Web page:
Friday book review – Daughters-in-Law by Joanna Trollope

Published by Emma Lee-Potter in on Friday 3rd February 2012

The first Joanna Trollope book I ever read was The Rector’s Wife. I was so captivated by her 90s tale of a vicar’s wife who shocks everyone by taking a job at a supermarket to make ends meet that I was desperate to read her earlier books. The instant I’d finished that one I rushed out to buy another, feverishly working my way through her backlist in the way I used to gobble up Enid Blyton stories as a child.

But in recent years I haven’t found her books quite so gripping. She’s as prolific as ever – Daughters-in-Law, her 16th Trollope novel, came out in paperback last month while her 17th, The Soldier’s Wife, is published in hardback this week. I’ve clearly got a bit of catching up to do because I’ve only just read Daughters-in-Law and while I found it enjoyable enough I wasn’t bowled over by it.

In theory Daughters-in-Law sounds exactly my cup of tea. It’s the story of Rachel, the mother of three grown-up sons. She’s devoted her life to bringing them up in an idyllic-sounding house near the Suffolk coast. But now the trio have their own lives to lead. The three sons, Edward, Ralph and Luke, have all married and two of them have children of their own. Suddenly Rachel isn’t at the heart of everything, as she once was, and she clearly doesn’t like it. As she tells her endlessly patient husband Anthony: “…nobody wants me to do something I’m good at any more.”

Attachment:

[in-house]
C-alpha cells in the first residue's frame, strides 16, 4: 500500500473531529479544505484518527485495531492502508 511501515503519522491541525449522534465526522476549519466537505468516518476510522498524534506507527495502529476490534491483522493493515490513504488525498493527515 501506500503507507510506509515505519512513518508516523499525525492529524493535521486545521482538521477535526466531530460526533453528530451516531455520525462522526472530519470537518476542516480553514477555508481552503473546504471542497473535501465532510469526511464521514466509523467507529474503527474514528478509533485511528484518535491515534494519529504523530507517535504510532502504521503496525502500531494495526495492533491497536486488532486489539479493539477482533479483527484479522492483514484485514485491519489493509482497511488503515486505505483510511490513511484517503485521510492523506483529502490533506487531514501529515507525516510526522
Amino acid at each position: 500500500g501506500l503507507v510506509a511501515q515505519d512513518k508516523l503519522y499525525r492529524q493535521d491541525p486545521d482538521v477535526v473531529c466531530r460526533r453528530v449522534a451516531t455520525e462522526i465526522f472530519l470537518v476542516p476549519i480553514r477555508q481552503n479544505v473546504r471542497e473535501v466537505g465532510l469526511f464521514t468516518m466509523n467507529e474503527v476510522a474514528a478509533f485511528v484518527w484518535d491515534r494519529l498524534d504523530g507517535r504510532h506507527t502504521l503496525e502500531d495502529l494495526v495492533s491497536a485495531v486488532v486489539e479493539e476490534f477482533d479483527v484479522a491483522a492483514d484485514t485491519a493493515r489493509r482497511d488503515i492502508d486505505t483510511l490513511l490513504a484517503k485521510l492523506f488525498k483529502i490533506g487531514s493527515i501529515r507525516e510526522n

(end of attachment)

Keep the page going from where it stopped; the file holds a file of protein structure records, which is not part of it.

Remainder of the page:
The trouble is that I didn’t care enough about any of these characters. Rachel isn’t exactly the mother-in-law from hell, but she’s blooming annoying, with a tendency to feel sorry for herself when things don’t go her way. Ralph, her middle son, doesn’t know whether he wants to be a city slicker or to drop out and live by the sea, and as for his hippyish wife Petra, well I didn’t find her believable at all.

I also had a problem with Trollope’s dialogue. It’s full of wise observations, articulately expressed, but everyone sounds exactly the same. If I closed my eyes and listened to it, I’d be hard-pressed to work out who was speaking.

But despite my reservations I’m still keen to read The Soldier’s Wife. It focuses on the lives of army families and sounds a far more substantial read. An army wife interviewed on Woman’s Hour this week glowingly said that Trollope had got every single detail right. Praise indeed.

Daughters-in-Law by Joanna Trollope (Black Swan, £7.99)

4 comments so far

  • An interesting review.

    I absolutely loved the early novels, but found the more recent ones a little tedious. I thought the characters in Second Honeymoon were uninteresting, and the ‘story’ ridiculous, and I stopped reading Friday Nights around Chapter Three as I thought it unbelievable and dull.

    I quite enjoyed The Other Family, though, although I didn’t think it near as good as the earlier books.

    I shall read The Soldier’s Wife because I have a friend who was a soldier’s wife, who is a soldier’s mother, and who has written a book on the subject herself.

    Liz X

  • We clearly have similar tastes in books, Liz. I loved Joanna Trollope’s earlier novels but haven’t been so gripped by her most recent ones. The Other Family was fine, but not a patch on The Rector’s Wife, The Choir etc. Let’s compare notes once we’ve both read The Soldier’s Wife!

  • I also loved her earlier books, but haven’t read any for a while. I might borrow some of the more recent ones from the library and give them a go, but it sounds like I might not be that pleased.

  • Hi Tasha. Thanks so much for your comment. I’m going to read The Soldier’s Wife this week so will let you know what it’s like. The storyline sounds good, I think, so I hope it lives up expectations!

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